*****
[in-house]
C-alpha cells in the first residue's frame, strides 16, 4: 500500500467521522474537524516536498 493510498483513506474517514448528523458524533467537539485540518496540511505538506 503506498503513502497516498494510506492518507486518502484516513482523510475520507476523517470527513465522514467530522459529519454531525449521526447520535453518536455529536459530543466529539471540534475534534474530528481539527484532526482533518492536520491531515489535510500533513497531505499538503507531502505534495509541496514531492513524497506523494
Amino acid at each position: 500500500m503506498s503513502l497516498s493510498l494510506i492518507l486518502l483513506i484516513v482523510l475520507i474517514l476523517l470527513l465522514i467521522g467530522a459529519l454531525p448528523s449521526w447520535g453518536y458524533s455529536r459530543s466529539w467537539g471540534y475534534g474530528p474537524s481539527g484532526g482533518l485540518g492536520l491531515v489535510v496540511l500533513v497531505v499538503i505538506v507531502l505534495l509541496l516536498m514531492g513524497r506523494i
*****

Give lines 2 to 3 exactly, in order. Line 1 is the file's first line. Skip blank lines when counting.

C-alpha cells in the first residue's frame, strides 16, 4: 500500500467521522474537524516536498 493510498483513506474517514448528523458524533467537539485540518496540511505538506 503506498503513502497516498494510506492518507486518502484516513482523510475520507476523517470527513465522514467530522459529519454531525449521526447520535453518536455529536459530543466529539471540534475534534474530528481539527484532526482533518492536520491531515489535510500533513497531505499538503507531502505534495509541496514531492513524497506523494
Amino acid at each position: 500500500m503506498s503513502l497516498s493510498l494510506i492518507l486518502l483513506i484516513v482523510l475520507i474517514l476523517l470527513l465522514i467521522g467530522a459529519l454531525p448528523s449521526w447520535g453518536y458524533s455529536r459530543s466529539w467537539g471540534y475534534g474530528p474537524s481539527g484532526g482533518l485540518g492536520l491531515v489535510v496540511l500533513v497531505v499538503i505538506v507531502l505534495l509541496l516536498m514531492g513524497r506523494i